These key provide a perfect nesting ground for seeds and spores, and we saw evidence of this entangled amongst the tiny forest. Spiders appeared to have used the architecture to their advantage as well.
Back at school we decided to do test prep. I am not smarter than a 6th grader in case no one was wondering. READ THE QUESTIONS. gah still need to learn diligence.
At culture meeting we talked about our structures and meetings. My favorite nugget of gold was this:
READ THE BOARD!
Yoda took sense of the meeting 🙂
Our meeting was about meetings. Speaking up in groups can be difficult. Perhaps it was the presence of Yoda, members of the community spoke openly and honestly about school structures and what we can do to transform them together.
Some call Wednesday “the hump day” but these folks obviously never went to an ALC. I want to quote @zelda‘s reflective comment today: “Today I got to do everything I wanted to do and I am going to do it all again tomorrow!”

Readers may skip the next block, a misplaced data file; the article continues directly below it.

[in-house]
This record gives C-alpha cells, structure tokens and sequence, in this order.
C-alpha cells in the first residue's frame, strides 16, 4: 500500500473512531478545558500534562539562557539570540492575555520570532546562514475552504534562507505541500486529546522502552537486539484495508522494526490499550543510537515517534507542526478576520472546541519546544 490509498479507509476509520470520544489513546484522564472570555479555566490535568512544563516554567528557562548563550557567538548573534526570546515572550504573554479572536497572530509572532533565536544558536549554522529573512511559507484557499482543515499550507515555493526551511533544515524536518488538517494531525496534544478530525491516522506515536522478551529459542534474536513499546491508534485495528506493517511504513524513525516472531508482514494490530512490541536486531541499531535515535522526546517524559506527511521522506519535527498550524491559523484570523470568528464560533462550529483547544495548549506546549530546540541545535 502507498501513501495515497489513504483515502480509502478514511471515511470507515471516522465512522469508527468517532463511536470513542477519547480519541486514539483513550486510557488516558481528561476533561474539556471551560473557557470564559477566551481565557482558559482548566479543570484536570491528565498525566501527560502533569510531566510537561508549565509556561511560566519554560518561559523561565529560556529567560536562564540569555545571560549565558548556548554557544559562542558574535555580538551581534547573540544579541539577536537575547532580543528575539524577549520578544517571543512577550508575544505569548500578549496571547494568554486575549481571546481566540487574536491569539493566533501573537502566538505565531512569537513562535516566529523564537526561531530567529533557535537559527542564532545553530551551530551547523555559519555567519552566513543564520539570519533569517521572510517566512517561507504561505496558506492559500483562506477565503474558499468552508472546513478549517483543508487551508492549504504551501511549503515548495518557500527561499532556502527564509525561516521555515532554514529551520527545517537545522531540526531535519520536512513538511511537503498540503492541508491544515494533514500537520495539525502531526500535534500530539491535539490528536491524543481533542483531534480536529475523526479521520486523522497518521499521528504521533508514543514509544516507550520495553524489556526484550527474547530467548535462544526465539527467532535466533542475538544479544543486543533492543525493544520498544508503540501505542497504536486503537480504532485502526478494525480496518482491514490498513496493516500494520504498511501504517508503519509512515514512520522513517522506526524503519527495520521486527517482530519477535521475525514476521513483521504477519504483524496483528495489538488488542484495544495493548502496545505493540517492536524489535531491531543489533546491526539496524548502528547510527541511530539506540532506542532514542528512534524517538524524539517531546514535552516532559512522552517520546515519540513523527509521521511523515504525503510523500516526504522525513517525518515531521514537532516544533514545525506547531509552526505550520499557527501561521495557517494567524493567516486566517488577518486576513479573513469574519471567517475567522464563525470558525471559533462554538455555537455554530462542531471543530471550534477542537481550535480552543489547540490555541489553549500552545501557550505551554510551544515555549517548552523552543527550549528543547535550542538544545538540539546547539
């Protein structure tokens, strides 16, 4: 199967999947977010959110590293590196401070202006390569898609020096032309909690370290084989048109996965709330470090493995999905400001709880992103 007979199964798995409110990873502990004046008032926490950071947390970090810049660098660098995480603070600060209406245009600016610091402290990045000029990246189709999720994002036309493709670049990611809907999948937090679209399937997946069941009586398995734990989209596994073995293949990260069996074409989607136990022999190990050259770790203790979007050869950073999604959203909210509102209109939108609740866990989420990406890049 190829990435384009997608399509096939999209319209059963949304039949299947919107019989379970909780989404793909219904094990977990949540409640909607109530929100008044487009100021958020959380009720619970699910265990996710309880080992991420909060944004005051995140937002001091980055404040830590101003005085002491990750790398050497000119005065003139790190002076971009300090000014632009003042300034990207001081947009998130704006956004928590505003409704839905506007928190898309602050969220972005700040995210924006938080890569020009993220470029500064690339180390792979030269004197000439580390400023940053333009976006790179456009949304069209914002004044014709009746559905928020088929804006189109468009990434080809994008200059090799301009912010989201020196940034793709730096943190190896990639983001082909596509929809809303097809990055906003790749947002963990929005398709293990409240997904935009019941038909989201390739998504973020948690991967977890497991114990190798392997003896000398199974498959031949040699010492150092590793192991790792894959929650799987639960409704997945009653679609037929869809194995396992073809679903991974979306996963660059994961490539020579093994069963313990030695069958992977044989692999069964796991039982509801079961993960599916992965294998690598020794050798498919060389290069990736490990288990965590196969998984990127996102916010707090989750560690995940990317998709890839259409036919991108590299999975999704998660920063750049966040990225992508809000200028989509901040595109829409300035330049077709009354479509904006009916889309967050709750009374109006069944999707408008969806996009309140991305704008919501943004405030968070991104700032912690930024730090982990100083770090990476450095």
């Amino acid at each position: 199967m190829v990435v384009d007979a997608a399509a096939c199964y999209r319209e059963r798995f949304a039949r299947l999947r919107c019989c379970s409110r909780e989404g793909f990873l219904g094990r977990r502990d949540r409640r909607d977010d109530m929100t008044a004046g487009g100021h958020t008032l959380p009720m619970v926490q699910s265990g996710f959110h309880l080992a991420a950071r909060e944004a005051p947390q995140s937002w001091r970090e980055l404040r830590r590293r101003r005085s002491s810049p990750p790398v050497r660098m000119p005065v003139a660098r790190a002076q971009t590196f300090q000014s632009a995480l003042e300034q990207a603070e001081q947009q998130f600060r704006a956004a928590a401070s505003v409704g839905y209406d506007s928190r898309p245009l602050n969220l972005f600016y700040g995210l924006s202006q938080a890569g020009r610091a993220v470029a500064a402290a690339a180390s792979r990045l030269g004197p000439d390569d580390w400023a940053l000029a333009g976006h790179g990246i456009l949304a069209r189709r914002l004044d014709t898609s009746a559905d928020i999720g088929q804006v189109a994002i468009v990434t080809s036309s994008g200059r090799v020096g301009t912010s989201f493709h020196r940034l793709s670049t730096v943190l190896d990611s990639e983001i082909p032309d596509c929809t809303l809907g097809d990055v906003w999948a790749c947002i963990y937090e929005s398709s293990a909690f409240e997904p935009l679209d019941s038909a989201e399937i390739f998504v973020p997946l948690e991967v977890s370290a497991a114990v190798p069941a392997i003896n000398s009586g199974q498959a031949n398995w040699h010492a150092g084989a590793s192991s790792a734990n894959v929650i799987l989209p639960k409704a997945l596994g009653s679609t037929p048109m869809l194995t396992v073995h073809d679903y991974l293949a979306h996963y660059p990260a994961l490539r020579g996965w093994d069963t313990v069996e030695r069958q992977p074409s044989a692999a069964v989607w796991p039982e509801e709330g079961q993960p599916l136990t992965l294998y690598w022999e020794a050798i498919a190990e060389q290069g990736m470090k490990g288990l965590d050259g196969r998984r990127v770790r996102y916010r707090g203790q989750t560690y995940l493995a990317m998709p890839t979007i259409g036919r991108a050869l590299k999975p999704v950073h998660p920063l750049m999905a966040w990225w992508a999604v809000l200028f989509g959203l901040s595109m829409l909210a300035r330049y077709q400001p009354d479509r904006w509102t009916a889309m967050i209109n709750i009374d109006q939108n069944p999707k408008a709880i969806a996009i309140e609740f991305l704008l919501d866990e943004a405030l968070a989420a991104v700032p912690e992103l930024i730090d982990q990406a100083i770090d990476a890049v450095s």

Other highlights: @sassygirl26 Isabella has been working hard to pull together the fall festival and today measured the runway, invited new people to participate, and made progress in the decorations. We now have standing tree decorations thanks to some wire hangers!
MadLibs made a comeback and together we wrote many silly and absurd stories.
Although we didn’t get to our intention to challenge ALC NYC in Geoguessr, it was because we all were in flow with what we were doing and that is awesome. I spent a fair amount of time at the park today doing Ecology Club. It was just myself and @jamesisland but I made many new observations and here they are!
A beautiful Dragonfly (Anisoptera) flew across our path on the way to the park. I deducted it was a Dragonfly and not a Damselfly due to its size and wing shapes. Damselflies, like their name eludes, are more delicate looking, and their wings tend to all be the same size. Dragonflies on the other hand are sturdier and their lower wing pair tends to be larger. Check out this website for more facts: Dragonflies and Damselfies